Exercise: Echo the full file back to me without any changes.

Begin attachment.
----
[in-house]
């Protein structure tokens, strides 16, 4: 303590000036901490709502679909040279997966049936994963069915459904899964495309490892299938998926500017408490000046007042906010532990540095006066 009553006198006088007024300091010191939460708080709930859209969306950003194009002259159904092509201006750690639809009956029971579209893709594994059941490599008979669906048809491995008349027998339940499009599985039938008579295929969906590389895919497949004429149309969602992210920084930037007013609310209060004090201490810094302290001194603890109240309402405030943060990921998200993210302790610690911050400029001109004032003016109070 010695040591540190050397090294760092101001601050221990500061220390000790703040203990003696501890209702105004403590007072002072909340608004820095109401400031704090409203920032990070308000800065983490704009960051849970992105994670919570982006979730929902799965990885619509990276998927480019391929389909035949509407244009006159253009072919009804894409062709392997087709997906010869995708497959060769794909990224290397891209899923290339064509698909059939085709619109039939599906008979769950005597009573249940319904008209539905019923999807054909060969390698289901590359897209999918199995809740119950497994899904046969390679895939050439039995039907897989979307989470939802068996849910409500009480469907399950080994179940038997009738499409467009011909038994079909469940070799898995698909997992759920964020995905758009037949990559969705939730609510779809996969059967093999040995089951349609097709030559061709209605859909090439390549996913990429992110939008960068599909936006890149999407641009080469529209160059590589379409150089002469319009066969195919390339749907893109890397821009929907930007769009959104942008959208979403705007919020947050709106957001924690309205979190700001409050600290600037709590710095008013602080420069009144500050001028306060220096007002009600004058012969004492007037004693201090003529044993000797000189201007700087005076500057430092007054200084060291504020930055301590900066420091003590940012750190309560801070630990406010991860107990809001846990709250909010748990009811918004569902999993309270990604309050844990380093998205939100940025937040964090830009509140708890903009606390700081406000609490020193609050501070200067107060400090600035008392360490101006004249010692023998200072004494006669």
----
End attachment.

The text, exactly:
[in-house]
């Protein structure tokens, strides 16, 4: 303590000036901490709502679909040279997966049936994963069915459904899964495309490892299938998926500017408490000046007042906010532990540095006066 009553006198006088007024300091010191939460708080709930859209969306950003194009002259159904092509201006750690639809009956029971579209893709594994059941490599008979669906048809491995008349027998339940499009599985039938008579295929969906590389895919497949004429149309969602992210920084930037007013609310209060004090201490810094302290001194603890109240309402405030943060990921998200993210302790610690911050400029001109004032003016109070 010695040591540190050397090294760092101001601050221990500061220390000790703040203990003696501890209702105004403590007072002072909340608004820095109401400031704090409203920032990070308000800065983490704009960051849970992105994670919570982006979730929902799965990885619509990276998927480019391929389909035949509407244009006159253009072919009804894409062709392997087709997906010869995708497959060769794909990224290397891209899923290339064509698909059939085709619109039939599906008979769950005597009573249940319904008209539905019923999807054909060969390698289901590359897209999918199995809740119950497994899904046969390679895939050439039995039907897989979307989470939802068996849910409500009480469907399950080994179940038997009738499409467009011909038994079909469940070799898995698909997992759920964020995905758009037949990559969705939730609510779809996969059967093999040995089951349609097709030559061709209605859909090439390549996913990429992110939008960068599909936006890149999407641009080469529209160059590589379409150089002469319009066969195919390339749907893109890397821009929907930007769009959104942008959208979403705007919020947050709106957001924690309205979190700001409050600290600037709590710095008013602080420069009144500050001028306060220096007002009600004058012969004492007037004693201090003529044993000797000189201007700087005076500057430092007054200084060291504020930055301590900066420091003590940012750190309560801070630990406010991860107990809001846990709250909010748990009811918004569902999993309270990604309050844990380093998205939100940025937040964090830009509140708890903009606390700081406000609490020193609050501070200067107060400090600035008392360490101006004249010692023998200072004494006669």